Stacey chose to make her family her entire life and has little sense of self outside of it. She is not unaware of Nathan’s truth, yet she’s done nothing proactive, nothing to help him, or their family, deal with it. She continues to wear a happy face and construct the façade of a “perfect” life until it inevitably disintegrates in front of her. When Nathan and Chase come together, Stacey’s initial reaction to this development seems unfair in light of the long history of emotional distance she has with Nathan. She came across as selfish, where as to me, Nathan did not.

To be fair, both Nathan and Stacey could have broached the elephant in the room sooner. Perhaps Nathan would have eventually, were it not for Chase. Chase naively, yet genuinely believed he was helping Nathan through a rough time. Neither man set out to seduce, but the moment and their connection proved a revelation to each of them. Despite their age difference, they were both experiencing a once in a lifetime, life changing moment together.

The dominos start to fall. Stacey confronts Nathan. Tyler confronts Nathan and Chase. Chase is mortified — he doesn’t want to lose his best friend. Stacey doesn’t want to lose her constructed life. Nathan sees a new life path opening up. Birdy, Tyler’s ten year old sister, is caught up in the fallout, but ultimately proves wiser than the adults. Tyler’s summer girlfriend, as someone who was removed from the immediacy of the situation, ends up offering him a rational viewpoint and sound advice.

The aftermath of Nathan’s secret being out in the open reminded me of a blister being burst. The discomfort had been growing for a long time, but once brought to the surface, healing began. The ending is far from tied up in a bow, but it is full of promise for fresh starts. Nathan, Stacey and Chase – Tyler, Jarod and Birdy too — all faced roads to travel that they hadn’t been down before. I was deeply moved by the closing pages of this story — they are ripe with forgiveness, love, strength, anticipation, and hope.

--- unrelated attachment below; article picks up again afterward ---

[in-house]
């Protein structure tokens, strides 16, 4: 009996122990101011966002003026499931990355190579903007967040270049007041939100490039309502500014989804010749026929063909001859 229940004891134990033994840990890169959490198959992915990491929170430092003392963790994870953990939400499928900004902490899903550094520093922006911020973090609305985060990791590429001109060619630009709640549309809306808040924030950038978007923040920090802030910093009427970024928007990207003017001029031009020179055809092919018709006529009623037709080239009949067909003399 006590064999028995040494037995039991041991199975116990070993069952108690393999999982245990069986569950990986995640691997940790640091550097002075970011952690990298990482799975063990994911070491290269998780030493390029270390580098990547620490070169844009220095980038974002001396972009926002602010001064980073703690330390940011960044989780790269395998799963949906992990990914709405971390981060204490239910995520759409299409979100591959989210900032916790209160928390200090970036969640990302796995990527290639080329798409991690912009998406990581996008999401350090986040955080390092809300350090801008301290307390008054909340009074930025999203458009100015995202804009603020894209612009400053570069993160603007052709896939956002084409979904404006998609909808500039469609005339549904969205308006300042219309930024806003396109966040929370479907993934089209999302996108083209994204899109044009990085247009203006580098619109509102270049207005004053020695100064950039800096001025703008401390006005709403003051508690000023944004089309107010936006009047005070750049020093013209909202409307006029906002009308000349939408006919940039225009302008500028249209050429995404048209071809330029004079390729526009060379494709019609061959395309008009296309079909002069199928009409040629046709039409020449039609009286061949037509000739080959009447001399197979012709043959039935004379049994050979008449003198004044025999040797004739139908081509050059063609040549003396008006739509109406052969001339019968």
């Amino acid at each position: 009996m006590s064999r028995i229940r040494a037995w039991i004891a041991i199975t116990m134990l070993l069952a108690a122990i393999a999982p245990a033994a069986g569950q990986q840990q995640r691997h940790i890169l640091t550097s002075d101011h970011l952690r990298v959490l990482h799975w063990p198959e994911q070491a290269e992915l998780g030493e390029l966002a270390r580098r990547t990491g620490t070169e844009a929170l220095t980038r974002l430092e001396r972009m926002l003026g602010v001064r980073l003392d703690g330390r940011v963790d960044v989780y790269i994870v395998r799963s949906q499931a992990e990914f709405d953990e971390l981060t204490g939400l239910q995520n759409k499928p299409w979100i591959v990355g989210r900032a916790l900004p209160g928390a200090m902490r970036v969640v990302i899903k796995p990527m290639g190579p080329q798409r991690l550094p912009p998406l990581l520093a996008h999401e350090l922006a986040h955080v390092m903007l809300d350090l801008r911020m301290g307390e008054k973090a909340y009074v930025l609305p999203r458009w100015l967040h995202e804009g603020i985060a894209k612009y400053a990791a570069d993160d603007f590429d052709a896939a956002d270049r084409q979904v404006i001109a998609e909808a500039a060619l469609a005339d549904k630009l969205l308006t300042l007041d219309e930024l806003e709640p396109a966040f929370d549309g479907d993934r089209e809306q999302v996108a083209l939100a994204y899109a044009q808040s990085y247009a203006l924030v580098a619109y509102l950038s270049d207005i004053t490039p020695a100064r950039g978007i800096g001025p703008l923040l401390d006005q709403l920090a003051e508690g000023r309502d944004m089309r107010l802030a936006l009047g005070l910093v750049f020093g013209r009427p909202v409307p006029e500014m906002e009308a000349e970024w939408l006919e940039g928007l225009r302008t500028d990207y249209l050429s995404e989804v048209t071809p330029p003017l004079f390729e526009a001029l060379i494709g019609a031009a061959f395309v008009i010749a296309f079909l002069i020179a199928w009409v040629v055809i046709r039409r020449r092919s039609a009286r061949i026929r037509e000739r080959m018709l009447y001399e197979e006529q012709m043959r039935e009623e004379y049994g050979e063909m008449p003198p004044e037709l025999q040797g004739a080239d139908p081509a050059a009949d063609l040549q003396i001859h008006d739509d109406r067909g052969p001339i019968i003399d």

The potential relationship break-downs people face when confronted with buried truths is not an easy dynamic to explore. There is the risk of clichés, over dramatization, or having someone act completely out of character. David unspools his complex plot effortlessly, while genuinely exploring the actions and reactions of the characters. I was awestruck by the depth and flow of his gorgeous writing, via which his characters navigated some extremely trying situations. Much like Chase’s art, David’s words paint a brilliant, layered, raw, and powerful story.

Not to be missed. And now, I’m off to watch the film again.